Recently I have been experimenting with interfacing my Ardunio Uno with my Nikon D200 DSLR. The D200 has a connector for a remote control cable that consists of 10 pins. After some research on the web I was able to find some information on how the pin layout works: http://www.doc-diy.net/photo/remote_pinout/#nikon. Basically, you have to connect the two pins for activating the autofocus and the shutter to the ground pin in order to take a picture.
The pin layout of the remote connector
As I do not own a remote for this camera or a cable that fits into the remote connector, I used breadboard cables which fit perfectly into the pins of the connector. With these cables and an optoisolator, it was easy to connect the camera to my Arduino board.
The remote connector of the D200
Some experiments showed that activating the optoisolator for 1000 milliseconds was a good value to activate the camera for one shot (this can also be done by simply bypassing the three cables. This opens up many possibilities for triggering the camera for example with a lightbarrier (for example using an IR diode and a photodiode), or by sound sensors or other means of activation (such as a photo resistor for detecting ambient light and automatically shooting sunsets if you are too lazy to get up early).
The Arduino board (with Bluetooth Shield), connected to the optoisolator
However, as I was recently experimenting with the Amariono toolkit (http://amarino-toolkit.net/) that enables the interfacing of Arduino boards with Android devices over Bluetooth, I decided to build a remote control App that would be able to trigger my camera wirelessly: a Bluetooth Camera Remote.
The Bluetooth Camera Remote Prototype
The BTCamRemote consists of several components:
- An Arduino Uno board with an optoisolator connected to the right remote trigger pins at the DSLR.
- A Bluetooth Shield (I use the one from iteadstudio.com).
- An Arduino program that depends on the Amarino Library and listens to commands that are recieved over the Amarino framework (basically consisting of a certain flag and an Integer value that sets the duration for activating the optoisolator and thus the camera).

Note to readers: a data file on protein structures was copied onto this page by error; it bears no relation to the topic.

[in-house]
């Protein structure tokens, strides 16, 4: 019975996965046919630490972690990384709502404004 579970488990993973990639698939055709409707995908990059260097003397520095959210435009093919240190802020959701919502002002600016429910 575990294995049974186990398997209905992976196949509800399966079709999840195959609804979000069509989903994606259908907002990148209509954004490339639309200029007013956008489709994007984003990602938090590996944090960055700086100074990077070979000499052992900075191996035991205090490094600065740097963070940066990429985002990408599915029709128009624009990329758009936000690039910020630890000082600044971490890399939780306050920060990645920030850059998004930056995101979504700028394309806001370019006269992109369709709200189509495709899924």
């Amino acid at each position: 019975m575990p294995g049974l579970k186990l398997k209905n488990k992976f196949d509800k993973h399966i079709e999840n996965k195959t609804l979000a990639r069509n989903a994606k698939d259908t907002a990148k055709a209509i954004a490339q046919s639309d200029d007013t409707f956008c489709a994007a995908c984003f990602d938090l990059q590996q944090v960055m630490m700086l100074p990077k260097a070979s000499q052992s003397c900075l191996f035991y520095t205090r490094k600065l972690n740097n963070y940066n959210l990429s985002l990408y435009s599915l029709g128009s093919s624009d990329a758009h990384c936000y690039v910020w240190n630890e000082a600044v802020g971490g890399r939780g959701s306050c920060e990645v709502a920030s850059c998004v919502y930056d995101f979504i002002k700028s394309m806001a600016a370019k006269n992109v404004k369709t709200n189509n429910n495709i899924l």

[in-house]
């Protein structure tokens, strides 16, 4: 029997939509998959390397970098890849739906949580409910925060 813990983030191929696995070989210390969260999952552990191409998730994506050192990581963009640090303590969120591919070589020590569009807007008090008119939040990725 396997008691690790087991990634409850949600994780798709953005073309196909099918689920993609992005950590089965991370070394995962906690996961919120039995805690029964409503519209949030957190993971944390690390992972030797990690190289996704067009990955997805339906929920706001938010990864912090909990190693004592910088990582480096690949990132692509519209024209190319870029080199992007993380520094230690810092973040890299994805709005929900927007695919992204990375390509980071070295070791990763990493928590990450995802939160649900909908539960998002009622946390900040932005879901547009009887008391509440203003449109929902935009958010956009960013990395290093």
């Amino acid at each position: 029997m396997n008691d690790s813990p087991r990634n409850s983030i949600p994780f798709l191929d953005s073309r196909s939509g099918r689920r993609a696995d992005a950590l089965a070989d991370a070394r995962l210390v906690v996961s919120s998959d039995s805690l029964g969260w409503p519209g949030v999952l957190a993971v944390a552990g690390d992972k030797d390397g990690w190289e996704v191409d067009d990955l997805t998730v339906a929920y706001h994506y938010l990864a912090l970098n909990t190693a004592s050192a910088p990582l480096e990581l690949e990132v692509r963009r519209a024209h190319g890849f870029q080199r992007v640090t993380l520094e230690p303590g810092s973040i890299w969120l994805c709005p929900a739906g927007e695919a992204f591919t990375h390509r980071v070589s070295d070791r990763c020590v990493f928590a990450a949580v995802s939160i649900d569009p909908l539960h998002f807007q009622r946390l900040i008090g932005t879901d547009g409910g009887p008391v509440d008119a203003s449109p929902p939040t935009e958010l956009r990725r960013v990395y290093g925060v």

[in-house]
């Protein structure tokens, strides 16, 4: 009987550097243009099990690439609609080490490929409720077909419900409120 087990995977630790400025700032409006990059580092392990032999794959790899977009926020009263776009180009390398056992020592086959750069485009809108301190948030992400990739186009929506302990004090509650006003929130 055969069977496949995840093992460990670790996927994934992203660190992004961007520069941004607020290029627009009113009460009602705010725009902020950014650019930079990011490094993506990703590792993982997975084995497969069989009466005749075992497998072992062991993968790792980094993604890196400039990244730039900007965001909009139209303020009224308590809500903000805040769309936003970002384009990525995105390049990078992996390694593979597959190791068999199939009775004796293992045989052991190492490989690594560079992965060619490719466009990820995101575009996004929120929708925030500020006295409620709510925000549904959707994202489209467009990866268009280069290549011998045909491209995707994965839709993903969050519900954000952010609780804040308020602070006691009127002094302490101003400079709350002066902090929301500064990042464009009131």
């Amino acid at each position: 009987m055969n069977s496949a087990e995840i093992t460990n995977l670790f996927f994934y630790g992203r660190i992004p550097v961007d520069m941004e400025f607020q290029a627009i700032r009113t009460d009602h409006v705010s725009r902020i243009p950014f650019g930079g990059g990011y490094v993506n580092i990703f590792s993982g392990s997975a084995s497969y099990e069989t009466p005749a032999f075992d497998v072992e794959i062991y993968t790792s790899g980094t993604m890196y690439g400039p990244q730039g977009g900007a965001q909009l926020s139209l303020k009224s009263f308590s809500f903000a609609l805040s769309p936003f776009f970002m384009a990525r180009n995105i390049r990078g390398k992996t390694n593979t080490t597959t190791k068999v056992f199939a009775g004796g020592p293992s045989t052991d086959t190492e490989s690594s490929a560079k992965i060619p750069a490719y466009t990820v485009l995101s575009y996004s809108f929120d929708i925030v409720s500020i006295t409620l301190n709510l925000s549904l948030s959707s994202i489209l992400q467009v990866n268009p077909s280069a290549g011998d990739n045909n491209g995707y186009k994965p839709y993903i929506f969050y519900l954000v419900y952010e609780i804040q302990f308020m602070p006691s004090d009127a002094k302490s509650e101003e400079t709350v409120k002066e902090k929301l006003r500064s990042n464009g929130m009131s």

- An Android cellphone (I use an HTC Legend with Android 2.2) running the Amarino App (where the connection to the Arduino has to be set-up, coupling the Bluetooth devices).
- An Android App that uses the Amarino Framework to send commands to the Ardunio board when a button is pushed (the user can also set a delay before the command is sent, so you can hide the cellphone when you want to take self portraits).
This setup is not really simple (because of the many software components), but it works and can be easily extended with further functions (for example activating other pins with further optoisolators etc.). It is also possible to use the Arduino for long term exposures, for instance when taking night shots (as far as I know, the camera can do exposures up to 30 seconds without using the manual “bulb” mode; the Arduino could control exposure times that are much longer, and it could be easily made accessible with a nice user interface on the Android phone.
The Android App “BTCamRemote”
The next steps will be to solder the circuit to a (smaller) circuit board and exchange the breadboard cables with the right camera cable. I will also try to attach the Arduino board to the hot shoe of the camera, and power the Ardunio with a battery in order to make the setup more mobile and easier to carry around. It would also be nice to learn more about how the other pins on the connector work, in order to access more camera functions with my remote.
You can download the source code as well as a signed APK of the application here (note that it depends on the Amarino App that has to be installed separately): https://bitbucket.org/boden/btcamremote/